Microsoft's IE market share drops again
Firefox, Safari and Opera all post gains; future cloudy with arrival of Chrome
Computerworld - Microsoft Corp.'s Internet Explorer lost nearly a full percentage point in market share during August, the browser's biggest drop in three months, a Web metrics firm said today.
But all those browsers, Microsoft's included, now face competition from Google Inc., which yesterday launched a new browser, dubbed Chrome, that immediately grabbed 1% of the market, Net Applications Inc. said today.
According to the company, IE accounted for 72.2% of the browsers used in August to access the 40,000-plus sites Net Applications monitors. That was a drop of about 0.9 percentage points from July and a departure from the month before, when IE maintained its share for just the third time in the past year.
IE's August drop was the second largest for the year, lower only than May's 1.1-percentage-point fall.
"I can't really explain what happened," admitted Vince Vizzaccaro, Net Applications' executive vice president of marketing. "Perhaps there was some relationship with the launch of IE8 Beta 2. If users are looking at IE8, maybe they're looking at other browsers at the same time, trying to decide which one to use."
Meanwhile, Firefox increased its share by about half a percentage point, climbing from 19.2% in July to end August at 19.7%. Other browsers also boosted their shares: Apple's Safari went from 6.1% to 6.4%, while Opera hit 0.74%, up slightly from July's 0.69%.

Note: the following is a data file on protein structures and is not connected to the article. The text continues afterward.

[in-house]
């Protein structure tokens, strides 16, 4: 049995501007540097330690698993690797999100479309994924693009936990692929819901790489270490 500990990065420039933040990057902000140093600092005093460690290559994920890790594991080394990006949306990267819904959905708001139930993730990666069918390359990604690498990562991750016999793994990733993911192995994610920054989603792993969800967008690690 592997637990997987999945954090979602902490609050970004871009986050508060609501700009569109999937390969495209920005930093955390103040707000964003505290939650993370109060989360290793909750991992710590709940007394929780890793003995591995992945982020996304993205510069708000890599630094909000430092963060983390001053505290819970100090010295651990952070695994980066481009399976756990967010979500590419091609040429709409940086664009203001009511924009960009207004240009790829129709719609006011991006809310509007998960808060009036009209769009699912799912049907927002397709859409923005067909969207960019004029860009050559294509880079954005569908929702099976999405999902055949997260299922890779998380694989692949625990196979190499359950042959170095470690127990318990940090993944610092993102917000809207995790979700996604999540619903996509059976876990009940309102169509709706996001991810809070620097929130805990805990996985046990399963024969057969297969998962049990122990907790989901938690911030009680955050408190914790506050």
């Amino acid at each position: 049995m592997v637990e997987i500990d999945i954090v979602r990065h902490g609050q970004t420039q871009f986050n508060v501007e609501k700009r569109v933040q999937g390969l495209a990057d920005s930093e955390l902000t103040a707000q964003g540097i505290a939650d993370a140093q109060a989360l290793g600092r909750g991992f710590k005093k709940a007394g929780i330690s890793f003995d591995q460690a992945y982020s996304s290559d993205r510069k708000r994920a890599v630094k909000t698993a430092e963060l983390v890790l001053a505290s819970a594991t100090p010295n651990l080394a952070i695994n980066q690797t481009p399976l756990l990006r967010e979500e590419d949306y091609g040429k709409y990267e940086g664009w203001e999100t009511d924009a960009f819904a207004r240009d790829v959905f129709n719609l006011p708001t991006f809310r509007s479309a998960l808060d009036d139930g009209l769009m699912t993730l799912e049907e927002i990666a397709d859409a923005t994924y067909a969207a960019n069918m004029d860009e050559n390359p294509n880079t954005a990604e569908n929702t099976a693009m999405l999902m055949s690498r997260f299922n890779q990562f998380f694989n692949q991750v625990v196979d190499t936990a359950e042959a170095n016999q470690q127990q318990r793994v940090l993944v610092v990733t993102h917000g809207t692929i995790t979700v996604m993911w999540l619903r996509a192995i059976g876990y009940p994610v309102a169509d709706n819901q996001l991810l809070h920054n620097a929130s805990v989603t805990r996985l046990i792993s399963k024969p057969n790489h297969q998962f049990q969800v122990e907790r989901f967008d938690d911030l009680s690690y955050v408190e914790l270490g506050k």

Within IE's and Firefox's totals, however, there were shifts from one version to another.
As Vizzaccaro hinted, Microsoft's share for its IE8 browser -- still in beta -- increased by almost 500% in just a few days. Before the Aug. 27 launch of IE8 Beta 2, it accounted for only 0.04% of all browsers connecting to Net Applications-monitored sites. By Tuesday, IE8's share had climbed to 0.22%.
The number of users running Firefox 3.0, the latest version of Mozilla's open-source browser, also jumped last month, moving from 5.7% in July to 7.7% by the end of August.
Mozilla started offering Firefox 2.0 users an update to Firefox 3.0 last week. Not surprisingly, Firefox's month-to-month gain came in increases to Firefox 3.0's portion of the browser's share.
IE7, officially released in October 2006, slid slightly in August, falling from July's 47.1% to 46.8%. It was only the second time that IE7 lost market share in the last 24 months, according to Net Applications.
The even-older IE6 continued to lose share in August, ending the month at 25.2%, off from July's 25.7%.
"But their numbers will be a lot easier to grow quickly than, say, Safari or even Firefox did," he said. Vizzaccaro cited Google's name recognition and dominance in the search field as two reasons why it would be able to show rapid uptake for Chrome.
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